Commercial insurers pay more for cancer surgery at NCI centers vs. community hospitals

Table of Contents Published by: References: For more information: August 17, 2021 3 min read…

August 17, 2021

3 min read

Takvorian reports no relevant financial disclosures. Please see the study for all other authors’ relevant financial disclosures. Keating reports no relevant financial disclosures.

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Insurers of patients with private insurance who underwent cancer surgery spent more per surgical episode at NCI centers than at community hospitals, according to study results published in JAMA Network Open.

Researchers observed the cost disparity despite no differences in care utilization.

Infographic showing mean cancer surgery-specific price paid by commercial insurers by hospital type

Data derived from Takvorian SU, et al. JAMA Netw Open. 2021;doi:10.1001/jamanetworkopen.2021.19764.

“Amid a backdrop of relentlessly rising cancer care expenditures nationally, it is critical that our system delivers high-value cancer care – ie, care of the highest possible quality at the lowest possible cost,” Samuel U. Takvorian, MD, MSHP, assistant professor in the division of hematology and oncology at Perelman School of Medicine at University of Pennsylvania, told Healio. “Our work sought to illuminate prices paid and spending incurred for surgical episodes across different types of hospitals, which is necessary to begin to understand value trade-offs across sites of care.”

Samuel U. Takvorian, MD, MSHP

Samuel U. Takvorian

The cross-sectional, retrospective study included 66,878 adults (77.1% women; 47.2% aged 65 years) with incident breast (53.5%), colon (32%) or lung (14.5%) cancer. Study participants underwent surgery between 2011 and 2014 at 2,995 hospitals (8.3% at NCI centers, 16.3% at non-NCI academic hospitals and 75.4% at community hospitals).

Takvorian and colleagues used validated, claims-based algorithms — adapted for use in private as opposed to Medicare claims — to identify incident cancer cases and cancer-directed surgical procedures that met their specifications, they wrote.

They examined mean risk-adjusted spending and utilization outcomes for each type of hospital using multilevel generalized linear mixed-effects models, which they adjusted for hospital, region and patient characteristics.

The Health Care Cost Institute’s national multipayer commercial claims data set, from which researchers gathered payment data, included claims paid by three of the nation’s biggest commercial health insurers: Aetna, Humana and UnitedHealthcare.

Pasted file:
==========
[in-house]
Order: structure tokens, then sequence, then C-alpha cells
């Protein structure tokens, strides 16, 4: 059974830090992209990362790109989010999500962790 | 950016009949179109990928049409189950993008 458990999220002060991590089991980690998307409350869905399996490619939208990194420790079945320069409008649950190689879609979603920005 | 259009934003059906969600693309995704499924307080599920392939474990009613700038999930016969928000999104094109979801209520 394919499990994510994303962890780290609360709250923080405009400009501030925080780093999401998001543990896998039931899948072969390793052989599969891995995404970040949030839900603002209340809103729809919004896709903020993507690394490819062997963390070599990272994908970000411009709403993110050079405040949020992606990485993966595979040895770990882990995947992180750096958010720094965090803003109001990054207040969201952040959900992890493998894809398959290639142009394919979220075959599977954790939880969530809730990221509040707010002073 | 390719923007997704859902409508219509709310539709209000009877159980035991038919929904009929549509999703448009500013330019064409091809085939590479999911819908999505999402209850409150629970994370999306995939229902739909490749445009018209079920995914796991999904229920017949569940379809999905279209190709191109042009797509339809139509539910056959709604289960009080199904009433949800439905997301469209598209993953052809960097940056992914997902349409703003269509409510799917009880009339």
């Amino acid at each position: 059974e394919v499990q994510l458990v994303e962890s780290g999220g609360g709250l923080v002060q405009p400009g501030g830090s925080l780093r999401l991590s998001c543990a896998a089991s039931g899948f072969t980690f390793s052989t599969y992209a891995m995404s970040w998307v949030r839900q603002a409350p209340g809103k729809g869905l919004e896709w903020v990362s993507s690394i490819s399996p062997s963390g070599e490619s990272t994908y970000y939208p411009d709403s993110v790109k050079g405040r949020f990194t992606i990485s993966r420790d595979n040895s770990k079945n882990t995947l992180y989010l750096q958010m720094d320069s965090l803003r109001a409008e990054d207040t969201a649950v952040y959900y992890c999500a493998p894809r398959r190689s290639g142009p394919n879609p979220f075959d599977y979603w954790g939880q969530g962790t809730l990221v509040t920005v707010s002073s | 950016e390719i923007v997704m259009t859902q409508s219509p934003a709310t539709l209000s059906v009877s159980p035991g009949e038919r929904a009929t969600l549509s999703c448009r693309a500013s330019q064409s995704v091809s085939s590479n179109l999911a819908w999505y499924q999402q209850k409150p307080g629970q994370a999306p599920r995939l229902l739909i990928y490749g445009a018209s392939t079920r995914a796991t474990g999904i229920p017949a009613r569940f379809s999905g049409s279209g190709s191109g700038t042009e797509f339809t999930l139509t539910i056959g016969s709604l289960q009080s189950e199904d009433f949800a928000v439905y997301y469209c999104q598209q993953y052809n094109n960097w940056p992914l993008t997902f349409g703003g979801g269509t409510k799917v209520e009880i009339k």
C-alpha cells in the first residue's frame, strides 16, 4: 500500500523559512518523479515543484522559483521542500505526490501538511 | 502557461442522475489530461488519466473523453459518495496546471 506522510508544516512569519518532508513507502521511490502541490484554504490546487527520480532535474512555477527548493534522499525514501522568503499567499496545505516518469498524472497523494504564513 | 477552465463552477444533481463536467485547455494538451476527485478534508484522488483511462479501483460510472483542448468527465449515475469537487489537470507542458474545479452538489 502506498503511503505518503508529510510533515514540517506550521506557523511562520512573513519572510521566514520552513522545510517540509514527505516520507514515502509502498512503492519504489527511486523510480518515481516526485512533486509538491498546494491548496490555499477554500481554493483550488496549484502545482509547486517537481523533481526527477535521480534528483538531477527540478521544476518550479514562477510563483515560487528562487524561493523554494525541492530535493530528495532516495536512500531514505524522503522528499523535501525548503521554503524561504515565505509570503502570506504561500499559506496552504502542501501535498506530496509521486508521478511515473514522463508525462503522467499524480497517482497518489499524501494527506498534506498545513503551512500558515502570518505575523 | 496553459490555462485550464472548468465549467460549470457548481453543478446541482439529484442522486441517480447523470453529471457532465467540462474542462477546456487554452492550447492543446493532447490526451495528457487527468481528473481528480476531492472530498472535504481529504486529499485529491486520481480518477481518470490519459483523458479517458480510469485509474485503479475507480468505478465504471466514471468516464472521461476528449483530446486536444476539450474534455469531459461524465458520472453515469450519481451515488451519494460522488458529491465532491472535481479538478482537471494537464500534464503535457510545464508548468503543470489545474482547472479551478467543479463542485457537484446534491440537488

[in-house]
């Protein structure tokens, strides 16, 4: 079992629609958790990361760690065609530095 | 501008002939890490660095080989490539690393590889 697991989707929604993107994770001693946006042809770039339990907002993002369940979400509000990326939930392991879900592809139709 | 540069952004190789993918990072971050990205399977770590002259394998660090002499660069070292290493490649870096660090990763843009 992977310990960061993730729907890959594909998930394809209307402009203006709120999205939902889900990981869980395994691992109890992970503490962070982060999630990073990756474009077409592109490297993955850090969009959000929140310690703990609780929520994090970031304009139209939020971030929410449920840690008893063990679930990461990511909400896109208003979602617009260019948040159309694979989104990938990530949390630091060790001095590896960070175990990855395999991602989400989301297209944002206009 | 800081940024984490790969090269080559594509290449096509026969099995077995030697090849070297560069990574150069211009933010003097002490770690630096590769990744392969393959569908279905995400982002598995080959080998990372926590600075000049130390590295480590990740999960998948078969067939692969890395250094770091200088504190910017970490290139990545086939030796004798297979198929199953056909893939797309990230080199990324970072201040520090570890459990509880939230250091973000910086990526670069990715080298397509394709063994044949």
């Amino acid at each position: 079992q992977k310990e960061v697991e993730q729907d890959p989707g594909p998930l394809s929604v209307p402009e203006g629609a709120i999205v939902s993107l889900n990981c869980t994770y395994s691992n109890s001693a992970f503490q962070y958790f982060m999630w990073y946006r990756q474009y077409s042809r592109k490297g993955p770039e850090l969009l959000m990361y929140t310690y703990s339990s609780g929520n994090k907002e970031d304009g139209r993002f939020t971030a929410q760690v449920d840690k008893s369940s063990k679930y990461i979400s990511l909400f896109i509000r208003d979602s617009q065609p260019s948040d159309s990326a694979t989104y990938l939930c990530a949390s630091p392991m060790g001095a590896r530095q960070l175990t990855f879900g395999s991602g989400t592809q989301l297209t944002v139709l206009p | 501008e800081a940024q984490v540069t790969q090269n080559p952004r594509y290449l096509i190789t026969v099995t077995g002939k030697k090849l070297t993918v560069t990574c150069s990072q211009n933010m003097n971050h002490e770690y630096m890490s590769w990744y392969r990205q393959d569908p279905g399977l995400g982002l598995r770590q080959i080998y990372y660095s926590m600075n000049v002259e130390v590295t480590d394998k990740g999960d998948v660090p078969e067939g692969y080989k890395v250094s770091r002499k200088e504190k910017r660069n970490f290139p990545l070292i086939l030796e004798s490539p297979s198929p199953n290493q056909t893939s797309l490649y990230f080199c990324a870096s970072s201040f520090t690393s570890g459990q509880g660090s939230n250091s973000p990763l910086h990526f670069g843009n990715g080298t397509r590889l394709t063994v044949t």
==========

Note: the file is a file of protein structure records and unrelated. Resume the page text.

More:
Surgery-specific insurer prices paid and 90-day post-discharge payments served as the primary spending outcomes. Hospital length of stay, ED use, and hospital readmission within 90 days of discharge served as the primary utilization outcomes.

Results showed an association of treatment at NCI centers with higher surgery-specific insurer prices paid (mean, $18,526; 95% CI, 16,650-20,403) compared with community hospitals (mean, $14,772; 95% CI, 14,339-15,204), a difference of $3,755 (95% CI, 1,661-5,849).

Treatment at NCI centers vs. community hospitals also appeared associated with higher 90-day post-discharge payments (mean, $47,035; 95% CI, 43,289-50,781 vs. $41,291; 95% CI, 40,350-42,231), for a difference of $5,744 (95% CI, 1,659-9,829).

“We were surprised by the magnitude of spending and spending differences across sites of care. These differences were not explained by observable differences in case mix,” Takvorian said.

The researchers found no significant differences between length of stay, ED use, or hospital readmission within 90 days of discharge.

Takvorian and colleagues concluded that a better understanding of factors associated with prices and spending at NCI centers is needed.

“Our study did not evaluate the degree to which patients were exposed to the higher costs of NCI centers and/or academic centers,” Takvorian said. “Future studies should address this important dimension of financial burden.”

Additional research is needed to improve understanding of prices and “reliably measure the quality of care delivered to patients with cancer across hospitals and practices,” Nancy L. Keating, MD, MPH, professor in the department of health care policy at Harvard Medical School and professor of medicine and practicing general internist at Brigham and Women’s Hospital, wrote in an accompanying editorial.

“Such information is critical to assess the extent to which payers and patients achieve value for health care dollars spent at NCI-designated cancer centers and to identify subgroups of patients for whom highly specialized care is particularly necessary to achieve better outcomes,” Keating wrote.


For more information:

Samuel U. Takvorian, MD, MSHP, can be reached at Division of Hematology and Oncology, Perelman Center for Advanced Medicine, 3400 Civic Center Blvd., 10 South, Philadelphia, PA 19104; email: